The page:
In life, I would say my home is either wherever most of my family are, which happens to be Taiwan, or wherever I’ve set up camp to work, which has been New York so far. Besides the people in my life, I also place a lot of value on the objects I have spent time with. Some of them I’ve known since my childhood, and they’re still in Taiwan, and many of them are currently with me in my studio, living room, and bathrooms. I like using familiar spaces and objects that people encounter daily in their own homes for my work.
I’ve learned a lot of things from just observing my immediate surroundings after I shed the assumptions that I know them well enough and exactly what they’re there for. Hopefully my paintings and prints could make people who appreciate them look at their own … chairs or toothbrushes from a slightly different angle.
I have been building out a house in my mind that reveals itself in bits and pieces through my paintings and prints – it’s my conceptual art home where each room has its own cultural and artistic influences and concerns. Other than the objects, I have started to reuse spaces that have appeared in previous work. I think that’ll happen more in the future.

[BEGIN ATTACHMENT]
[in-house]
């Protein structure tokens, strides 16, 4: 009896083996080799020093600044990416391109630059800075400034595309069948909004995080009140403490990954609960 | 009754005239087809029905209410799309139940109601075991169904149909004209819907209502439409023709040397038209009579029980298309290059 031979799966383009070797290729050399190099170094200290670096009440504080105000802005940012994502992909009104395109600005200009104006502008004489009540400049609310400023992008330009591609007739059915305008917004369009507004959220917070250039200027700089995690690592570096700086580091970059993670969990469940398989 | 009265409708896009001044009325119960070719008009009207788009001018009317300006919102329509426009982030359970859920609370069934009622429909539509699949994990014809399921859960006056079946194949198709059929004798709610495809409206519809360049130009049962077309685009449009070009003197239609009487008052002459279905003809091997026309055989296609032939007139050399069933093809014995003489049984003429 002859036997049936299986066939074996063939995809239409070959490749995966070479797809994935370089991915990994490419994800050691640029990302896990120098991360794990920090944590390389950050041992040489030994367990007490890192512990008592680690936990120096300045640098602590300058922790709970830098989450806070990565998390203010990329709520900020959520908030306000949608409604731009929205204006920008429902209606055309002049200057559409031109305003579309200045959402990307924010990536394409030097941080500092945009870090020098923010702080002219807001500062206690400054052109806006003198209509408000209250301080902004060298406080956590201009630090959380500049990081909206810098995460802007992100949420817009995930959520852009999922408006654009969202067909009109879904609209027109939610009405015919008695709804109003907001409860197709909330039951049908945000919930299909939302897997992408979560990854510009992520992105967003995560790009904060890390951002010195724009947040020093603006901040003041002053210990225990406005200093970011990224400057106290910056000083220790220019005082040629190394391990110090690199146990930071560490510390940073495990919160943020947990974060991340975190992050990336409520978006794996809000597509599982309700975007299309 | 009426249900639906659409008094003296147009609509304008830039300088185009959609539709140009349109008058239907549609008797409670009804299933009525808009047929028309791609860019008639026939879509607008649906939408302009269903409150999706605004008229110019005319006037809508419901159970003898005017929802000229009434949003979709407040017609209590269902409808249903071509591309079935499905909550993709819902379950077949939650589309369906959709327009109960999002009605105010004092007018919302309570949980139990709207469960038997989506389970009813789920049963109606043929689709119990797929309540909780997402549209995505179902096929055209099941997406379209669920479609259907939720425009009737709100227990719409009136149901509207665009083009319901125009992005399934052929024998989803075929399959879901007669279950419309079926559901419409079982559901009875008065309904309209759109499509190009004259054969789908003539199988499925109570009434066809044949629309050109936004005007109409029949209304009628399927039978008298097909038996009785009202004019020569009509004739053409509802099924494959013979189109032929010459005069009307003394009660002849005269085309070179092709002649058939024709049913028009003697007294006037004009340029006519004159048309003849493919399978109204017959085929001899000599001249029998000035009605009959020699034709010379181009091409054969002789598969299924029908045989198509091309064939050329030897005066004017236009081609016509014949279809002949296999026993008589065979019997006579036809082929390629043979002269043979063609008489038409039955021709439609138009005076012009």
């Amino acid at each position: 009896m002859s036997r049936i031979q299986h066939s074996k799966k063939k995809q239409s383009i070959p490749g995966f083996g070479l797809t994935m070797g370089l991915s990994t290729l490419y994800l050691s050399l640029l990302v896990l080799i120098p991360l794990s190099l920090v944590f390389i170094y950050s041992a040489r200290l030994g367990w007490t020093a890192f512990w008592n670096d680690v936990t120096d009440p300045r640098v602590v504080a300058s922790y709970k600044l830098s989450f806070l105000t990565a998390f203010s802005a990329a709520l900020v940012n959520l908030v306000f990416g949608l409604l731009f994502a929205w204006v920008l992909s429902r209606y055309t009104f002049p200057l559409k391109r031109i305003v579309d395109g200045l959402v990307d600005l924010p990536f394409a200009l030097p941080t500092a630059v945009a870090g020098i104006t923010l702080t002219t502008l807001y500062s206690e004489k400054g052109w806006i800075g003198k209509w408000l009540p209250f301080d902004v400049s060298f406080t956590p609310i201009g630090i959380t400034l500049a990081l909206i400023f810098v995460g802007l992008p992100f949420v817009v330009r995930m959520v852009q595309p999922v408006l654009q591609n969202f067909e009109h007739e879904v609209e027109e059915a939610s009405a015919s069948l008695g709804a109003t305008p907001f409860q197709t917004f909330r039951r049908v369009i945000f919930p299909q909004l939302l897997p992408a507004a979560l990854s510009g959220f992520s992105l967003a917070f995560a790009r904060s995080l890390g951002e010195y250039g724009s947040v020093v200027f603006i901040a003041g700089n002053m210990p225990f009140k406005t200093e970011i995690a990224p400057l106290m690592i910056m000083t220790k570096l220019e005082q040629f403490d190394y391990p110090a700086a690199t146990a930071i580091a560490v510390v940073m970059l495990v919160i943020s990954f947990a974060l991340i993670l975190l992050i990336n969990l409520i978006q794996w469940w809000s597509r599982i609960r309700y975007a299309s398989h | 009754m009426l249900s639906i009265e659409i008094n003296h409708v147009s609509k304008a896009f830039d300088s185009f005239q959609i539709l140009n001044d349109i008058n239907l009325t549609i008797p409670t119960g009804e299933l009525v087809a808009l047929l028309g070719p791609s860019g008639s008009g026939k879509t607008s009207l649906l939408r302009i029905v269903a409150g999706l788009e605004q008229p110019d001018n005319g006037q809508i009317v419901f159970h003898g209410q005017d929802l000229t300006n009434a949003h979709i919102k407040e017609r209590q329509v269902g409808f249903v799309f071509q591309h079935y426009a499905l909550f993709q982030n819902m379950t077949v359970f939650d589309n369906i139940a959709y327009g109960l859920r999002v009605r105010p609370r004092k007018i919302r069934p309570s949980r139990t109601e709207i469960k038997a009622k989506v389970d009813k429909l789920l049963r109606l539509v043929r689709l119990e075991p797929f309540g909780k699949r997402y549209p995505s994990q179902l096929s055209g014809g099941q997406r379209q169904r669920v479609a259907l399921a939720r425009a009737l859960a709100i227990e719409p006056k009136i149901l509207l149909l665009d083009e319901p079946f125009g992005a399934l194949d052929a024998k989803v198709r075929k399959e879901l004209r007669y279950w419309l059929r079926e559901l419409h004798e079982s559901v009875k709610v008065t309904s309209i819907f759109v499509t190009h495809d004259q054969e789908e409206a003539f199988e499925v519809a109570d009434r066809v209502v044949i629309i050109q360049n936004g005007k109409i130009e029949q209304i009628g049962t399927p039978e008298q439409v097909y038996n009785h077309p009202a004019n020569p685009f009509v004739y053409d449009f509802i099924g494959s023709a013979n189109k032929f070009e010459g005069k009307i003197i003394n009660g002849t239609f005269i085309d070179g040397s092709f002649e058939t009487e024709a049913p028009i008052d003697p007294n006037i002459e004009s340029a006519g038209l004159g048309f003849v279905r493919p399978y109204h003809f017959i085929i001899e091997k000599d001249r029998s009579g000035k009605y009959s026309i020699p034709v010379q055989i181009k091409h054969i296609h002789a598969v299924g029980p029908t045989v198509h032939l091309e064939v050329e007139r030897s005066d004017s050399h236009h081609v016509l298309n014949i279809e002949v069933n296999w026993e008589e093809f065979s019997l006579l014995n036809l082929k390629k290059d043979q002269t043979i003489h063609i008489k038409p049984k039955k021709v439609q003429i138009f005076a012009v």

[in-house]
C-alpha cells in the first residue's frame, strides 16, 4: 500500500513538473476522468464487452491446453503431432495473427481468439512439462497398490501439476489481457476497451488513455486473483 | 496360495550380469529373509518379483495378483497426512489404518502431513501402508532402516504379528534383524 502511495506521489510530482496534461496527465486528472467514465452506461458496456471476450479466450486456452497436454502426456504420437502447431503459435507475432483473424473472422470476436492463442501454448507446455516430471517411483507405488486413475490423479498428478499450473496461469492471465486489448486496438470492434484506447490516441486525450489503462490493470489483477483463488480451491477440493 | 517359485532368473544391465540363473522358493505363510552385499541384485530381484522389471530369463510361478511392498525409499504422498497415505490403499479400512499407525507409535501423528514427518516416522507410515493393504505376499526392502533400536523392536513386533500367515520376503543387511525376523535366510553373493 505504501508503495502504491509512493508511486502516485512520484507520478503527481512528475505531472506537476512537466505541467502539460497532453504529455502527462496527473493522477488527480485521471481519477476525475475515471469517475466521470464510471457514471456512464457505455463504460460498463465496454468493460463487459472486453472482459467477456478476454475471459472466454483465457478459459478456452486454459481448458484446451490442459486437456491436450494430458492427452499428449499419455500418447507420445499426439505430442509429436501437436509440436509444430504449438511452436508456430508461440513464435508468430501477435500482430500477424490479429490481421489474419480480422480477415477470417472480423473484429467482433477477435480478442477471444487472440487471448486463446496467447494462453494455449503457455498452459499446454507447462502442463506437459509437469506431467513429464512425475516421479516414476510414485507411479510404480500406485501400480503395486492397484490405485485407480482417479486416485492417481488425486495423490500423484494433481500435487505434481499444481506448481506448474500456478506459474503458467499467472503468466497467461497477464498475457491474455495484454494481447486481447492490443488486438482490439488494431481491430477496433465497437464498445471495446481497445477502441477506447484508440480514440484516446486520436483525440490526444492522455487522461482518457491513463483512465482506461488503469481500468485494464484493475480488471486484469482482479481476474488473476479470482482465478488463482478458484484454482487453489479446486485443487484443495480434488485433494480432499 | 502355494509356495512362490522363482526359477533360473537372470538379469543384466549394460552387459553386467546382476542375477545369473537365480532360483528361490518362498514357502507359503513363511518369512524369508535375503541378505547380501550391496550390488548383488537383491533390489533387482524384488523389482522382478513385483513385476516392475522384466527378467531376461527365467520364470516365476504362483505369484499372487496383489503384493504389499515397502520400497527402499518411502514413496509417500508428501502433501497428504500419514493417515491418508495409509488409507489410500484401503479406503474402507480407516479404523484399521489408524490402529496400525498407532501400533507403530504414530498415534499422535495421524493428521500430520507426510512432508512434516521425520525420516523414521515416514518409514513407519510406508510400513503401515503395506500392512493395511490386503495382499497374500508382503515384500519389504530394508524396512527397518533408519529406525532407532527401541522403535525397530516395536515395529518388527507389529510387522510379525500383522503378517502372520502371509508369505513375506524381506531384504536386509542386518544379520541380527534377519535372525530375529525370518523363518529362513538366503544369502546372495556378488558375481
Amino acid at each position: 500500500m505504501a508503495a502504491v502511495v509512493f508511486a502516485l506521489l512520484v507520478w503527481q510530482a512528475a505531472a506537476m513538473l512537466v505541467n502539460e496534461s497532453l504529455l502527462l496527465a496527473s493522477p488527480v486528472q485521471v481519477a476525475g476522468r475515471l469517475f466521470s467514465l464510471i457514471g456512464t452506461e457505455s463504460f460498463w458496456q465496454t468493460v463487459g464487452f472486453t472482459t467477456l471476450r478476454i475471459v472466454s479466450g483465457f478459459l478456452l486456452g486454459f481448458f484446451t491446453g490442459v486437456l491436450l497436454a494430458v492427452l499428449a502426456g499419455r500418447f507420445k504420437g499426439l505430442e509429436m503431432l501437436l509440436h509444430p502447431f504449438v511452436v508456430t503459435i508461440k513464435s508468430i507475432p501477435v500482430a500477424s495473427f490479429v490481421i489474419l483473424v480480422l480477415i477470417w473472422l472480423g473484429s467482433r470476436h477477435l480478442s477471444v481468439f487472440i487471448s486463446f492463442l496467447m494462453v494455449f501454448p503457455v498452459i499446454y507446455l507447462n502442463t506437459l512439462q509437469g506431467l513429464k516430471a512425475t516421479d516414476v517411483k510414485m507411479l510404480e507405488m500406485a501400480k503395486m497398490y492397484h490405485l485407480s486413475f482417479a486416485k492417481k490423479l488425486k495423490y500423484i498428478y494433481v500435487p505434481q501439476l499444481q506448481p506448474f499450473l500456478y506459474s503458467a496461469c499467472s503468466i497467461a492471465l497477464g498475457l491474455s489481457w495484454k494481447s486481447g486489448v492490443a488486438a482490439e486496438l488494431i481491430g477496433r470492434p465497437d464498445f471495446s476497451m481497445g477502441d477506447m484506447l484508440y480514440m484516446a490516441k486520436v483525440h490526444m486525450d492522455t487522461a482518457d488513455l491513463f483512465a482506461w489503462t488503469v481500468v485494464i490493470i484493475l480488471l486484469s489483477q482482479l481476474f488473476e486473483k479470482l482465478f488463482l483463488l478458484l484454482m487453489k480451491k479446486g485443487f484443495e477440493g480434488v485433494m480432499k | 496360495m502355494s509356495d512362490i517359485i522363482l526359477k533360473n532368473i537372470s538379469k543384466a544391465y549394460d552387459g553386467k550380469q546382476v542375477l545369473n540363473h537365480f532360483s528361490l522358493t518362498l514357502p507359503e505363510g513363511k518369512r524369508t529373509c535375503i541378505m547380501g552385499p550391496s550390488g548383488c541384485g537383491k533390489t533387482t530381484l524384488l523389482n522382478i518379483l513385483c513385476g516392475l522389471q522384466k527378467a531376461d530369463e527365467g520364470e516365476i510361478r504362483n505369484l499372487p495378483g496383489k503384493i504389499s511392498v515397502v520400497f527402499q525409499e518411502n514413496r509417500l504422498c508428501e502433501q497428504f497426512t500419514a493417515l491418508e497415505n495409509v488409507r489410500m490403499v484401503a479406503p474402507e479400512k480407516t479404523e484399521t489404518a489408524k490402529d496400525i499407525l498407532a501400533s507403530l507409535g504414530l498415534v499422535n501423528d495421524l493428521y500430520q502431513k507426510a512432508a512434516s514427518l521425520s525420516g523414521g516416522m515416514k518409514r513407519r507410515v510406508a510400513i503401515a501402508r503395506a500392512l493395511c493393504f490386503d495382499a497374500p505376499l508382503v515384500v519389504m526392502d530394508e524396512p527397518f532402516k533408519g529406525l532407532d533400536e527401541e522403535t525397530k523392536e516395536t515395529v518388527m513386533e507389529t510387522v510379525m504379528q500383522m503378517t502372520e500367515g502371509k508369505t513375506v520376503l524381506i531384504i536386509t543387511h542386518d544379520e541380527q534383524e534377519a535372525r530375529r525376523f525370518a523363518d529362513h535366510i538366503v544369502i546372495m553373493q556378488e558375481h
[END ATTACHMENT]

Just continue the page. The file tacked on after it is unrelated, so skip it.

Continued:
To finish, and since objects are so important in this show, what are the most valuable/remarkable objects you have, either in NYC or Taiwan? Or that you’d like to own, for example?
That is such a mean question to ask! I honestly like all the objects that have appeared in my paintings equally, and they are all special in their own ways. Well, if I am forced to pick, the favored objects are probably the pulverizers and coatracks that I grew up with, and the baby chair I found on the street. With the help of Blender, I have started to construct objects that I have only spent brief moments with – only enough time to take reference photos and measurements. The fire hydrant is one example of that. I am currently modeling something based on an object that I have never touched in real life to be used in a new painting. This is a new thing for me, and I won’t say what it is for now, other than that it’s in the Met’s collection.
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Let It Take 15, 2023
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Tucked in Lilac, 2023Seeing Pools, 2022
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Falling from Grace, 2023
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NSFW, 2023
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Seeing Pools, 2022
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Another Life, 2024
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Patrons of 'Adoration of Pulverisers', 2022
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The Other Room of Observances, 2022